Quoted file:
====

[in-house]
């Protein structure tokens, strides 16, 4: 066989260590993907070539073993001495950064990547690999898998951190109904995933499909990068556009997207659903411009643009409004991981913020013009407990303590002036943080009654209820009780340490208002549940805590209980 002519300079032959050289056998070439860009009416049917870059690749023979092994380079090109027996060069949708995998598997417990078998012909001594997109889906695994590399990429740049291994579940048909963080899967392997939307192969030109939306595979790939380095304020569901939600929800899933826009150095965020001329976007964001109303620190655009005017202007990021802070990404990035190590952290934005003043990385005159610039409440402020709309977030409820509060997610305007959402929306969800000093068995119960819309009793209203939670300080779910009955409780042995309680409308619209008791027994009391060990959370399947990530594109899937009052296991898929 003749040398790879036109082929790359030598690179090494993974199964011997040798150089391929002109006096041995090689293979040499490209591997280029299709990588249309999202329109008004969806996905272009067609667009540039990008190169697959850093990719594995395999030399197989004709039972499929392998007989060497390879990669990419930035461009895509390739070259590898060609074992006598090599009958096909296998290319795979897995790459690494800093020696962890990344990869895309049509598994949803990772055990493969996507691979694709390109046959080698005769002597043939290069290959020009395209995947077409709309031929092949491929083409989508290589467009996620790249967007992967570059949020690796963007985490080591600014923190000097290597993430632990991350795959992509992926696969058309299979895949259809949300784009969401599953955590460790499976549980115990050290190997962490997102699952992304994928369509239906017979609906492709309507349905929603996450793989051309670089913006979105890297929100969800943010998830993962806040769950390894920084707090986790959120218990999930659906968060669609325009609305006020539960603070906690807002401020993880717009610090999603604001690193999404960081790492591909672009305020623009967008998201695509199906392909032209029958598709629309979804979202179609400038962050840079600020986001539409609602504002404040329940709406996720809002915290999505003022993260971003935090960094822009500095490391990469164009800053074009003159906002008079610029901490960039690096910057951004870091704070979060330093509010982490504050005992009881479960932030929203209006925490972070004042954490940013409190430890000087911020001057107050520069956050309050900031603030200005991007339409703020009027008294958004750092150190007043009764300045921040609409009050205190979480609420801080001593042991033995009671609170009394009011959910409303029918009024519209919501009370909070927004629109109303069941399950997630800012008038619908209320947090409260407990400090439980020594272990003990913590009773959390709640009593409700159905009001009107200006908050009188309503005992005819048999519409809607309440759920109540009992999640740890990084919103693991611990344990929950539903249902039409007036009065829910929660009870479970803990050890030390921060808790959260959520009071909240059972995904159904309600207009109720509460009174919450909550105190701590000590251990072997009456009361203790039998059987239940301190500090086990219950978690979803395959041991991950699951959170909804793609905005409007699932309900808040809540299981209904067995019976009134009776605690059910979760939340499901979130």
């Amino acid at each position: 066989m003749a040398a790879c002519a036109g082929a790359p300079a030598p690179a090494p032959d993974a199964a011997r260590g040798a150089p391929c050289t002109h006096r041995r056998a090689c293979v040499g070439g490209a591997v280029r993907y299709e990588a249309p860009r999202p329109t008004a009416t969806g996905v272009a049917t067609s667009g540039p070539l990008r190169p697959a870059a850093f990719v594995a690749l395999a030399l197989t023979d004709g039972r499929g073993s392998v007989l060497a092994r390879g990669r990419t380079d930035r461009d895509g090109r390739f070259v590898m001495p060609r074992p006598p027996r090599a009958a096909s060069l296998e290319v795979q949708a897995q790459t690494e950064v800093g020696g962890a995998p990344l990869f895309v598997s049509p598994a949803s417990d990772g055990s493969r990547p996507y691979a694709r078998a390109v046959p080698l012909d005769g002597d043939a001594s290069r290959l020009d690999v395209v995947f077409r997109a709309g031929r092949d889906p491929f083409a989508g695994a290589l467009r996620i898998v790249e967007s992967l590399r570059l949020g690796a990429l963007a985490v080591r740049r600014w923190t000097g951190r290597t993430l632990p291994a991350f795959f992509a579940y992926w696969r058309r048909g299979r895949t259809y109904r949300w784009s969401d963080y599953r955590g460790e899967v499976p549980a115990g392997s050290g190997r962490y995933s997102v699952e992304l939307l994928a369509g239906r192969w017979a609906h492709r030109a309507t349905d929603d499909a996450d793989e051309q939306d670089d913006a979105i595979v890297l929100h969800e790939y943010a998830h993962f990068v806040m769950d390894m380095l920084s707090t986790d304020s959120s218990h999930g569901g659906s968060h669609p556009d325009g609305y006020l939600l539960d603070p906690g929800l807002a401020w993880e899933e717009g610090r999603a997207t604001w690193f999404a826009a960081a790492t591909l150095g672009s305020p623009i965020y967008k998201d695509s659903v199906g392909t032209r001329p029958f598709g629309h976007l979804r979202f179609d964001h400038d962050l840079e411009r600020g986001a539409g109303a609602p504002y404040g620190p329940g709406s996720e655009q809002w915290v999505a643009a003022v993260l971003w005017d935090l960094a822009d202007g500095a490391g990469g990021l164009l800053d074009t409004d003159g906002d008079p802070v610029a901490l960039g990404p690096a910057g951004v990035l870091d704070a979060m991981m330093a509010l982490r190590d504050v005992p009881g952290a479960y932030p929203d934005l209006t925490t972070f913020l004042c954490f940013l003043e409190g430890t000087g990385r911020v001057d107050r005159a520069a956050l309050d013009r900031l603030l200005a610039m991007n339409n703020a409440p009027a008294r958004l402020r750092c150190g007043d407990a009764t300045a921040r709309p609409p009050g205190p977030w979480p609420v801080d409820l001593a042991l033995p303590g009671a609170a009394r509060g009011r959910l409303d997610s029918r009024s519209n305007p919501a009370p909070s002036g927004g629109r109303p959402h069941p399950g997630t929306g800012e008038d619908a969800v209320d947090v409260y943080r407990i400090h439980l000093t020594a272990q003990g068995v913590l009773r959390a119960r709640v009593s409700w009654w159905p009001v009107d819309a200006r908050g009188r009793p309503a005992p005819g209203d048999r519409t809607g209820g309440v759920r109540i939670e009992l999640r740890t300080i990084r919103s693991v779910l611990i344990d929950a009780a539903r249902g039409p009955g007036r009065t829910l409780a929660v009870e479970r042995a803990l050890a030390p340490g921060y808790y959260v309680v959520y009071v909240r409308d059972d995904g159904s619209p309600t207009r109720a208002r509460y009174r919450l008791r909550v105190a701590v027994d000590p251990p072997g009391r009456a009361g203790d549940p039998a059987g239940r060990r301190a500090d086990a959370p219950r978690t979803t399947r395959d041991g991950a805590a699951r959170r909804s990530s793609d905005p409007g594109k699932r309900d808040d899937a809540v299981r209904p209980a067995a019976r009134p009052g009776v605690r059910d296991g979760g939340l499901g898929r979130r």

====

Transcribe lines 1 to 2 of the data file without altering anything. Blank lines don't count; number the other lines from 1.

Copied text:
[in-house]
């Protein structure tokens, strides 16, 4: 066989260590993907070539073993001495950064990547690999898998951190109904995933499909990068556009997207659903411009643009409004991981913020013009407990303590002036943080009654209820009780340490208002549940805590209980 002519300079032959050289056998070439860009009416049917870059690749023979092994380079090109027996060069949708995998598997417990078998012909001594997109889906695994590399990429740049291994579940048909963080899967392997939307192969030109939306595979790939380095304020569901939600929800899933826009150095965020001329976007964001109303620190655009005017202007990021802070990404990035190590952290934005003043990385005159610039409440402020709309977030409820509060997610305007959402929306969800000093068995119960819309009793209203939670300080779910009955409780042995309680409308619209008791027994009391060990959370399947990530594109899937009052296991898929 003749040398790879036109082929790359030598690179090494993974199964011997040798150089391929002109006096041995090689293979040499490209591997280029299709990588249309999202329109008004969806996905272009067609667009540039990008190169697959850093990719594995395999030399197989004709039972499929392998007989060497390879990669990419930035461009895509390739070259590898060609074992006598090599009958096909296998290319795979897995790459690494800093020696962890990344990869895309049509598994949803990772055990493969996507691979694709390109046959080698005769002597043939290069290959020009395209995947077409709309031929092949491929083409989508290589467009996620790249967007992967570059949020690796963007985490080591600014923190000097290597993430632990991350795959992509992926696969058309299979895949259809949300784009969401599953955590460790499976549980115990050290190997962490997102699952992304994928369509239906017979609906492709309507349905929603996450793989051309670089913006979105890297929100969800943010998830993962806040769950390894920084707090986790959120218990999930659906968060669609325009609305006020539960603070906690807002401020993880717009610090999603604001690193999404960081790492591909672009305020623009967008998201695509199906392909032209029958598709629309979804979202179609400038962050840079600020986001539409609602504002404040329940709406996720809002915290999505003022993260971003935090960094822009500095490391990469164009800053074009003159906002008079610029901490960039690096910057951004870091704070979060330093509010982490504050005992009881479960932030929203209006925490972070004042954490940013409190430890000087911020001057107050520069956050309050900031603030200005991007339409703020009027008294958004750092150190007043009764300045921040609409009050205190979480609420801080001593042991033995009671609170009394009011959910409303029918009024519209919501009370909070927004629109109303069941399950997630800012008038619908209320947090409260407990400090439980020594272990003990913590009773959390709640009593409700159905009001009107200006908050009188309503005992005819048999519409809607309440759920109540009992999640740890990084919103693991611990344990929950539903249902039409007036009065829910929660009870479970803990050890030390921060808790959260959520009071909240059972995904159904309600207009109720509460009174919450909550105190701590000590251990072997009456009361203790039998059987239940301190500090086990219950978690979803395959041991991950699951959170909804793609905005409007699932309900808040809540299981209904067995019976009134009776605690059910979760939340499901979130």